As Hurricane Irma barreled toward Florida, where two nuclear plants seemed to be in the deadly storm’s direct path, electric company officials continued to plan for the worst while remaining unsure whether to shut down the Turkey Point and St. Lucie facilities.
Peter Robbins, spokesman for Florida Power and Light, said shutting down a reactor is a gradual process, and the decision will be made “well in advance” of the Category 5 storm making landfall.
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“If we anticipate there will be direct impacts on either facility, we’ll shut down the units,” Robbins told the Miami Herald.
“Based on the current track, we would expect severe weather in Florida starting Saturday, meaning we would potentially shut down before that point,” he told Reuters in an email.
The two plants — Turkey Point and St. Lucie — are equally protected, Robbins said. FPL has long defended the safety of its nuclear plants, both of which sit along the Atlantic coast, where they are potentially exposed to the strongest winds and storm surge of hurricanes.
Robbins said the Turkey Point plant’s reactors are encased in six feet of steel-reinforced concrete and sit 20 feet above sea level. Turkey Point has backup generators, extra fuel and, as a “backup to the backup,” replacement parts and materials can be flown in from Tennessee.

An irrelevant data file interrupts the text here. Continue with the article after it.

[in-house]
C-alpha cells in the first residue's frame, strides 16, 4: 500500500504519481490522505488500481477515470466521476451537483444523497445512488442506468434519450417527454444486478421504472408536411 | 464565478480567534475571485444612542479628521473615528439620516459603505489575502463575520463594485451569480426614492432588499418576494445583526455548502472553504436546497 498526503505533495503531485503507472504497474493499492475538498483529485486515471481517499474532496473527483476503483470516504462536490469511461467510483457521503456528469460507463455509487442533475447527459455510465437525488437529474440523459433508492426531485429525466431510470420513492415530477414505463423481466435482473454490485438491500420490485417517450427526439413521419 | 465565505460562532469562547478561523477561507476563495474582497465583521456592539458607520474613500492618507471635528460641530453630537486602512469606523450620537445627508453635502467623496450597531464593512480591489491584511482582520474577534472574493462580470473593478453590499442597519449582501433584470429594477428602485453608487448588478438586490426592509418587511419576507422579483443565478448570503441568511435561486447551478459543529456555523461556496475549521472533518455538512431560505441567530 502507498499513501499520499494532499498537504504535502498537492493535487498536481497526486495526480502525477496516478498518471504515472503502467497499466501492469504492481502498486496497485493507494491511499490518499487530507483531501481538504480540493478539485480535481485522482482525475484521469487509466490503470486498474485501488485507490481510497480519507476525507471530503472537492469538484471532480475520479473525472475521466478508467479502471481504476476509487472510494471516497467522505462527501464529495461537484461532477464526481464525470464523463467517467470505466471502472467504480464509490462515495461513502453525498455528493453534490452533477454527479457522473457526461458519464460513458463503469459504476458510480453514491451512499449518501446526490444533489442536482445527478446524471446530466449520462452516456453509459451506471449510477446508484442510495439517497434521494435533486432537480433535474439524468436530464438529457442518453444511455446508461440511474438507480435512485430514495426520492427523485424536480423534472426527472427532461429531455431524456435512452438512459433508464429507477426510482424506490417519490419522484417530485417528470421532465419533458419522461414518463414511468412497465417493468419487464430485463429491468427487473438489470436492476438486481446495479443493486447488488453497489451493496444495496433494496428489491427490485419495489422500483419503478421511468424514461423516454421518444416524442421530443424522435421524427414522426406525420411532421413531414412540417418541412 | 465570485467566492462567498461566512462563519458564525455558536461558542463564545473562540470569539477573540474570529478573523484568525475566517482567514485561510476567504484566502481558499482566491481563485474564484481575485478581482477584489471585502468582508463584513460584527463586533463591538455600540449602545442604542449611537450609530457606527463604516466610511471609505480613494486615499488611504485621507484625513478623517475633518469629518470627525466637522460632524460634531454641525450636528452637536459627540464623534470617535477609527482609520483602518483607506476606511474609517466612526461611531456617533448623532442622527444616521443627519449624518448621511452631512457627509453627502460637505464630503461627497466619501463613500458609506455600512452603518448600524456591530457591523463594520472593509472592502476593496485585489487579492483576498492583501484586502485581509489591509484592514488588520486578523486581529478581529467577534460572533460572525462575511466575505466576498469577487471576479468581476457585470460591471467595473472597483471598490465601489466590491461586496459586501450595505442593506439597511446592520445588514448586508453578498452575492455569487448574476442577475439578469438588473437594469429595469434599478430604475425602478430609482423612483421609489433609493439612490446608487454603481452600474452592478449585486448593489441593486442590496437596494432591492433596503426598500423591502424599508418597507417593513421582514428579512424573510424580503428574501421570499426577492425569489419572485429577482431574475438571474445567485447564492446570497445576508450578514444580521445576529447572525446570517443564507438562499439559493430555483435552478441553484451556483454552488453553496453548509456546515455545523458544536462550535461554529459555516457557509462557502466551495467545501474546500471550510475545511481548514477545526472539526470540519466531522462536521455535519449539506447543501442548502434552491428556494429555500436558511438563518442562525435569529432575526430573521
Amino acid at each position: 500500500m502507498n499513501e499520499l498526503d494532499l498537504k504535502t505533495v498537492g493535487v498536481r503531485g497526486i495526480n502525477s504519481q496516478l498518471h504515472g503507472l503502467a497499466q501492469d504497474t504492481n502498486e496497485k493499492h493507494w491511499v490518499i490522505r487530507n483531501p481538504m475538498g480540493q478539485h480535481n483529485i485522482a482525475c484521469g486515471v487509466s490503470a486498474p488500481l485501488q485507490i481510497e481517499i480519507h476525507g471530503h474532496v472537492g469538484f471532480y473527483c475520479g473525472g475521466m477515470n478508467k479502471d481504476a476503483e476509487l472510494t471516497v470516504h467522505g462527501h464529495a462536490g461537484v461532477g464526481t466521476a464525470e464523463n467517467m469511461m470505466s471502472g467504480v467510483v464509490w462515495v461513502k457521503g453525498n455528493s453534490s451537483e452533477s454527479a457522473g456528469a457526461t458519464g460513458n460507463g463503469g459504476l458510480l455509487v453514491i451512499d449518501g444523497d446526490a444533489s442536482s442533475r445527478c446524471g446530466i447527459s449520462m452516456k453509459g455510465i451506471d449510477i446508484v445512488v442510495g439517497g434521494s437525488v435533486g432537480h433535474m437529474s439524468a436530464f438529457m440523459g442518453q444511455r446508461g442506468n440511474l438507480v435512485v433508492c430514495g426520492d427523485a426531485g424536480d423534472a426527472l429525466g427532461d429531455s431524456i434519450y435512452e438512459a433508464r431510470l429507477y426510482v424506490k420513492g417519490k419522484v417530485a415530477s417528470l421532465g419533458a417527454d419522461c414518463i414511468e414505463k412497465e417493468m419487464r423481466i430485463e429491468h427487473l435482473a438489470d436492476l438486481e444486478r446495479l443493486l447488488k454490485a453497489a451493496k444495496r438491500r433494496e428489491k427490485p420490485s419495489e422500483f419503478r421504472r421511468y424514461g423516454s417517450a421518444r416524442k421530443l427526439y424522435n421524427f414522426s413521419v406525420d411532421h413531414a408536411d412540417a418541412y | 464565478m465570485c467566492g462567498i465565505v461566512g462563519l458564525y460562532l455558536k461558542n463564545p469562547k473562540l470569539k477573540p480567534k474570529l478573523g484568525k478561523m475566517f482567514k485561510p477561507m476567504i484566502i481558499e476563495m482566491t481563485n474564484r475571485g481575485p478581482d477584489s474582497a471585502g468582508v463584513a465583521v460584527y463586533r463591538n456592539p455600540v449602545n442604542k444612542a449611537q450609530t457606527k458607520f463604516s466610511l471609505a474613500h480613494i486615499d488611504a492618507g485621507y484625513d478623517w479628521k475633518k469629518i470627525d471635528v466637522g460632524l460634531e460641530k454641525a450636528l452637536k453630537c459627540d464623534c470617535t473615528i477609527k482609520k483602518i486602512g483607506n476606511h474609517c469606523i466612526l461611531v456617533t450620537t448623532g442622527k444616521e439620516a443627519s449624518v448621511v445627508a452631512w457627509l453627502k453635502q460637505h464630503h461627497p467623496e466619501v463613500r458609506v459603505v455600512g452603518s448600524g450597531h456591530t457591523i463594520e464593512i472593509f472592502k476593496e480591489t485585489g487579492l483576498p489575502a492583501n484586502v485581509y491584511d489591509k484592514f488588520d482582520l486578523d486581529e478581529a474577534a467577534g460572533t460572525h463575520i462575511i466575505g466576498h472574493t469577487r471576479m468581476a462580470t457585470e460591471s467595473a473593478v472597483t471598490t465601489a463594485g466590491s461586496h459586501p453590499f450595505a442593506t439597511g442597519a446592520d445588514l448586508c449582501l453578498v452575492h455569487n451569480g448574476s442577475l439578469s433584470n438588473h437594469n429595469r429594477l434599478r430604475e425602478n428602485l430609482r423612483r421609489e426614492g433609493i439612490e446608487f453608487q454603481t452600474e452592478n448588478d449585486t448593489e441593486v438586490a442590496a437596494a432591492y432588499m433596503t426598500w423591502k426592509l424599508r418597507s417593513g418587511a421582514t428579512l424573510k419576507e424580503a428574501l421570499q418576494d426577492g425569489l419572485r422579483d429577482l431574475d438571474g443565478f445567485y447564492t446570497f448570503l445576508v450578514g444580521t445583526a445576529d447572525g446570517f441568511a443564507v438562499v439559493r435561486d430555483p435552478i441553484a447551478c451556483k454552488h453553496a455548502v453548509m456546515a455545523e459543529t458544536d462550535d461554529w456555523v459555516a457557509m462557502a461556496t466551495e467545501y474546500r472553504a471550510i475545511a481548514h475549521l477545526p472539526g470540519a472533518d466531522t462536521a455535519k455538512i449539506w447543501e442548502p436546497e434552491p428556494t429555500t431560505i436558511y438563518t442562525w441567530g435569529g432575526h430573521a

The St. Lucie plant is equally protected, Robbins said, and can withstand severe flooding from storm surges. St. Lucie’s nuclear plant survived Hurricanes Frances and Jeanne in 2005 and Wilma the year after.
“For the top of the plant to be underwater … if there were flooding on the plant, we could absolutely stay safe,” Robbins told TC Palm. “We designed the plant to handle that, the systems at the plant to handle that.”
The last time a major hurricane hit the Turkey Point plant, the nuclear reactors along southern Biscayne Bay were left unscathed. And Turkey Point weathered a Category 5 strike from Hurricane Andrew in 1992.
When the eye of Andrew passed over Turkey Point, some facilities around the reactor buildings took a beating. Ultimately, the state’s oldest nuclear plant suffered $90 million in damage, including to systems that were supposed to be hurricane-proof.
One of the 400-foot smokestacks for the old oil-burning power plant was cracked in half, even though it was rated to survive 235-mph winds. Andrew blew down all but six of the 41 warning sirens within 10 miles of the plant. The storm left the plant running on backup generators for more than a week to cool the shut-down reactor. A main access road was blocked by debris.
“It handled Andrew as it was designed to,” Robbins said. “It’s one of the safest and most robust structures in the state, if not the country.”
The Associated Press contributed to this report.